Mobile phone weight loss apps really do help dieters

Dieters who use technology to track and support their efforts to lose weight do so more successfully than those who go it alone

If you’re planning a New Year diet, don’t forget to get help from your mobile phone.

A new study has found that dieters who use mobile apps are more likely to lose weight and keep it off than those who go it alone.Reminders, support and advice direct to your device ©Rex

The study split 70 people enrolled in a weight-loss programme in the US two groups and randomly assigned one group to receive tech-based support in addition to the programme.

After three months, this lucky group were found to have lost an average 7lbs more than the others, who had not received this support. This trend continued at six months and the supported group was also found to be twice as likely to have maintained a healthy weight a year on.


The researchers insisted that the apps needed to use only relatively simple technology, but be a convenient way to deliver traditional weight loss advice.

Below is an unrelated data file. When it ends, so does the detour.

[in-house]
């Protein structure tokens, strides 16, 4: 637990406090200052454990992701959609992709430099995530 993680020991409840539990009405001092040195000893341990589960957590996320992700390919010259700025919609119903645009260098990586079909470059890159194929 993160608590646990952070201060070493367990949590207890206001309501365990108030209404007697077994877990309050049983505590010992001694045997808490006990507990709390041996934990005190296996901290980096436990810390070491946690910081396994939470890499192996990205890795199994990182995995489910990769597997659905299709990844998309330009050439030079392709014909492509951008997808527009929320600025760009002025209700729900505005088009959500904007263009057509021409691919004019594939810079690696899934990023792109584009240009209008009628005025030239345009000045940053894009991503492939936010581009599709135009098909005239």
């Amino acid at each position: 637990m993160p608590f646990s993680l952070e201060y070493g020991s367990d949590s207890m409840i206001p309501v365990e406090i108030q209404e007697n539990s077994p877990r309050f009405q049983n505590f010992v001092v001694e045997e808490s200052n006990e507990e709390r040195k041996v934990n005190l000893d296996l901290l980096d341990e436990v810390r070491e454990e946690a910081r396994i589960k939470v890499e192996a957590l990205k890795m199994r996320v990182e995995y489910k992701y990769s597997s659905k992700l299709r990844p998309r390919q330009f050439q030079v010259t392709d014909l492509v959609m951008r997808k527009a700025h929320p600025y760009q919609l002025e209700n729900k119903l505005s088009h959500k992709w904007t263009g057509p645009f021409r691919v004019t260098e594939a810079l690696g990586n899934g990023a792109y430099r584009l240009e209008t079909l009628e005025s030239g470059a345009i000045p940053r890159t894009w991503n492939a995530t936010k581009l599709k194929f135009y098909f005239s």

There are many dieting apps available for mobiles. Most, including the technology used in this study, offer dieters an easy way to track how many calories they consume each day and how much exercise they’re doing.

In this study’s case, the data is transmitted back to a health coach, who checks in with the dieters once a week to discuss progress. Tracking your calories on your mobile phone app can help you lose weight ©Rex

Though it’s unlikely many of us will have access to a health expert, the researchers hope that their findings will help weight loss programmes to give more support to dieters without increasing the cost.
But just the act of recording your behaviour could be enough to stay on track.

Lead author of the study, Professor Bonnie Springs, said: “The two most effective components of weight management are encouraging people to self-monitor, and providing social support.”


Bonnie explained that though doctors advise patients on weight loss and aim to help, they often don’t have the time to give the continued support and feedback that’s necessary to break the cycle.

She hopes that this method will increase the availability of help by replacing in-person counselling, which is expensive, with remote or telephone support.

In the mean time, we’ll definitely be some loading up some new apps for January.